There is no such thing. Some people have used the “dofollow” in their link, but it is ignored. If you don’t include “nofollow” then it is a do-follow and making it explicit has no bearing whatsoever.
If you like to have it, that’s fine, since it is ignored, it is safe and won’t have a negative effect either. Just don’t add that to your affiliate links!
Note that “dofollow” links have a name: Natural Links. These are viewed as links that one created genuinely and did not add the “nofollow” because it is expected to be useful to their readers. Unfortunately, newer versions of most CMS will automatically add the “nofollow” to all external links. So it may look like natural links are a disappearing species…
As mentioned above, the “dofollow” is just noise that will be ignored by search engine spiders. As a result, a spider really sees this:
And nothing else. So the result is that this link a is nofollow link.
Most certainly not, although it’s difficult to tell how Google really use your on page links to rank your page. But from what I understand, you are expected to have about one-third of your pages which are product reviews. That means two third are likely to not have any or just one affiliate link.
That being said, some people are thinking that if you have “nofollow” links then that helps in the sense that it shows you know of some useful resources that you are willing to sponsor them, but not endorse them because it is a financial endeavor.
I think you may have more problems if all your links are “nofollow” links than the other way around, except for sponsored links. So if you have something to talk about on a page of your Niche Website, then Wikipedia probably has a page about it or some part of it. What you can do, then is add a link to that Wikipedia page and make sure that specific link is a natural link. For example, I can add a link to the NoFollow page on Wikipedia.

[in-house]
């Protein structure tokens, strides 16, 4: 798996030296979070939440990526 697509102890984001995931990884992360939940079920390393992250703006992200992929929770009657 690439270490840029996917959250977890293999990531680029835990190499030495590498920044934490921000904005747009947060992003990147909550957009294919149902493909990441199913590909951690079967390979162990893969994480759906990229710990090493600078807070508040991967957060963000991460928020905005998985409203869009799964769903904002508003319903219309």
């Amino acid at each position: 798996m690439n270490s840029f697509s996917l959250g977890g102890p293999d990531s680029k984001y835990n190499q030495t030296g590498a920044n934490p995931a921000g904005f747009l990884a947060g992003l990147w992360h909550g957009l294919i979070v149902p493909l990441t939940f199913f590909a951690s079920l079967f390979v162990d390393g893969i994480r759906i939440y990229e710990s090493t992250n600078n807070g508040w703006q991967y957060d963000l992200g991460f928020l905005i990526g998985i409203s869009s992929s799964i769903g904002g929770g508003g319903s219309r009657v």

Because Google is big on penalizing you because of sponsored links, you should have a “nofollow” on all of them. At the same time, they decided to automatically recognize certain sponsored links automatically because they are well known and that way you do not have to bother with the “nofollow”.
For example, I talk about how and why you should be an Amazon Affiliate. If you are an Internet Affiliate with Amazon, you should be using the text link. I think that text links work better because users are more likely to click on such since the link looks natural even if it isn’t. Those links will make use of amzn.to shorten the full URL
Google knows of amzn.to and it will automatically consider that they all are marked with “nofollow”.
If you are sure that you will only have one Internet Affiliate account and those will all be from a well-known affiliate provider such as Amazon, then the “nofollow” is not required because Google knows of these links and automatically considers them as being “nofollow” links. I do not know of a list of well-known affiliate account providers (as in, which affiliate links Google will consider “nofollow” automatically) so I would strongly advise that you make sure to use the “nofollow” on your own volition instead. To be on the safe side.
Also in the US, we use Google, there are many other large search engines used in other countries (such as Yandex that works a lot better with the Russian language than Google and Baidu, the Chinese search engine.) It is not unlikely that all are not made equal and having the “nofollow” may help greatly with those other providers.
Contrary to what one might think, the ranking is calculated in a way which takes all the links in account. This is because Google noticed that some pages would have many links with “nofollow” that did not make sense (i.e. juice should be passed, but the author decided to use “nofollow” none the less.)